148 Bonnie Meadow Road

RemingtonHumor, it is often said, serves us best when it is grounded in reality.  The Dick Van Dyke Show espoused this theorem.

Carl Reiner, formerly a writer and performer on Your Show of Shows and Caesar’s Hour, starring television comedy pioneer Sid Caesar, created a pilot titled Head of the Family, based on his experiences.  Airing on July 19, 1960, Head of the Family starred Reiner as Rob Petrie, a writer for a bombastic television performer named Alan Sturdy.

After CBS rejected the pilot, Reiner retooled his premise.  The Dick Van Dyke Show emerged, revolving around Rob Petrie, the Head Writer for The Alan Brady Show.  Rob lived at 148 Bonnie Meadow Road in New Rochelle with his wife and his son, Laura and Richie, respectively.  Reiner’s life provided hallmarks for The Dick Van Dyke Show:  Reiner had lived at 48 Bonnie Meadow Road in New Rochelle—the “1” was added for the show—worked for a legendary comedian, and engaged in the daily travails of suburban family life.

“I knew that scene, living in New Rochelle, coming home at seven o’clock, talking about what happened at the office.  And then going back to the office the next day and talking about what happened at home.  That’s what I knew about, so that’s what I wrote about,” explained Reiner, quoted by Vince Waldron in the compendium The Official Dick Van Dyke Show Book.

Reiner cast Mary Tyler Moore as Rob’s wife, Laura.  Morey Amsterdam and Rose Marie played Rob’s comedy cohorts, Buddy Sorrell and Sally Rogers, respectively.  Richard Deacon played Mel Cooley, the producer for the The Alan Brady Show, a job gained by virtue of his familial connection—Mel married Alan’s sister.  Reiner occasionally appeared as Alan Brady.

During the summer of 1958, Reiner created 13 episodes of Head of the Family, ultimately transforming them into fodder for The Dick Van Dyke Show, which ran on CBS from 1961 to 1966.  Fire Island, a summer escape for New Yorkers, provided a relaxed atmosphere for Reiner to manifest his thoughts into storylines, dialogue, and comedy.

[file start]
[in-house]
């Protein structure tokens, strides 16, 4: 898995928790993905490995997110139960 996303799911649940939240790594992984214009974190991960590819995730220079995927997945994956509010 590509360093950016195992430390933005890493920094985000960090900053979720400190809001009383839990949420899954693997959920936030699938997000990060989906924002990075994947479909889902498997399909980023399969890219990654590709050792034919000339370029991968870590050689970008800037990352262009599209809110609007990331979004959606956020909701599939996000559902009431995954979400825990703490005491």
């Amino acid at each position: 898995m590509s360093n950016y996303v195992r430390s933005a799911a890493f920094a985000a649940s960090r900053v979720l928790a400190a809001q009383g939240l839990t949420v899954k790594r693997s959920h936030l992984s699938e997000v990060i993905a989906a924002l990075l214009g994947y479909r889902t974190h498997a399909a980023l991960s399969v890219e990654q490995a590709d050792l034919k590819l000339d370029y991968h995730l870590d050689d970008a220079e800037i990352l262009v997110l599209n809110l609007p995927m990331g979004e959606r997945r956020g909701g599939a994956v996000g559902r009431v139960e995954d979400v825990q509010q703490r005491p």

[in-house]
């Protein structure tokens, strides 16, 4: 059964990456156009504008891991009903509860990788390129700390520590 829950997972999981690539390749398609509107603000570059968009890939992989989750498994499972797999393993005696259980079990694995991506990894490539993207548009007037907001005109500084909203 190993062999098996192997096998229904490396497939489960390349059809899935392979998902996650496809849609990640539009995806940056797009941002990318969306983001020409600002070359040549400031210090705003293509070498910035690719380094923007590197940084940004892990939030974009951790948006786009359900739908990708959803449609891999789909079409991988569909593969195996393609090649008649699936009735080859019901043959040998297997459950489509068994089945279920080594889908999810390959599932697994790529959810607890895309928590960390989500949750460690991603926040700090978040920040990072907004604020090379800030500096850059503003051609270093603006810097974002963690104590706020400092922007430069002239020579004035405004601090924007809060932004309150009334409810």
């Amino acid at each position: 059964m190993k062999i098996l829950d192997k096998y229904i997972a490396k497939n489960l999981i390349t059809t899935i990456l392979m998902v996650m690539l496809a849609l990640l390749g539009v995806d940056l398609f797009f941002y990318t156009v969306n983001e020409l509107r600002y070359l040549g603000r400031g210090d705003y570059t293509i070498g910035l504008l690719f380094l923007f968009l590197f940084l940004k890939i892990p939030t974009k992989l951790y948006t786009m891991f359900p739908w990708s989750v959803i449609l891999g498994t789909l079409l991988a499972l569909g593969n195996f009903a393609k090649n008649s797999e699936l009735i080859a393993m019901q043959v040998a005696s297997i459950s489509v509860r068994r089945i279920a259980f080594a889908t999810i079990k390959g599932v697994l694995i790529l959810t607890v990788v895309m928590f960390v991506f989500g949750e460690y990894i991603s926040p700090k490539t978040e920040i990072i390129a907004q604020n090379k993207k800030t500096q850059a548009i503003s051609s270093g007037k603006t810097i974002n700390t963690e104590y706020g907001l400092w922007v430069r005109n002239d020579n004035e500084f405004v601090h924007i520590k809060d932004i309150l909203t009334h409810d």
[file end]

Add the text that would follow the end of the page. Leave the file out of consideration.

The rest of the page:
Waldron writes, “Because most of his storylines were drawn from the rich fabric of his own life, the writer reasoned that he was immune to the problem of writer’s block.  Whenever he felt his creativity beginning to falter, Reiner had only to glance up from his desk for inspiration.  The writer’s decidedly personal connection to his material probably goes a long way toward explaining some of the more off-kilter premises that eventually found their way into the scripts for what would become The Dick Van Dyke Show, including one show that Reiner says, only half-joking, he wrote to appease the family dog.”

In the September 29, 1961 issue of the New York Herald Tribune, Marie Torre noted the new shows for the 1961-62 television season.  Van Dyke pushed back regarding the critics who were, initially, dismissive.  “To be honest about it, I wouldn’t call our opening show one of the better programs we’ve filmed so far.  We’re going to use it first, nevertheless, because it sets the stage and establishes the characters.

“But boy, I wish the critics would see a few programs before they make up their minds about this or any other series.  I think it’s unfortunate and unfair that we’re rated by that first show.”

Share this post

  • Facebook
  • Twitter
  • Delicious
  • LinkedIn
  • StumbleUpon
  • Add to favorites
  • Email
  • RSS

Tags: , , , , , , , , , , , , , , , , , , , , , , , , , , , , , , , , , , ,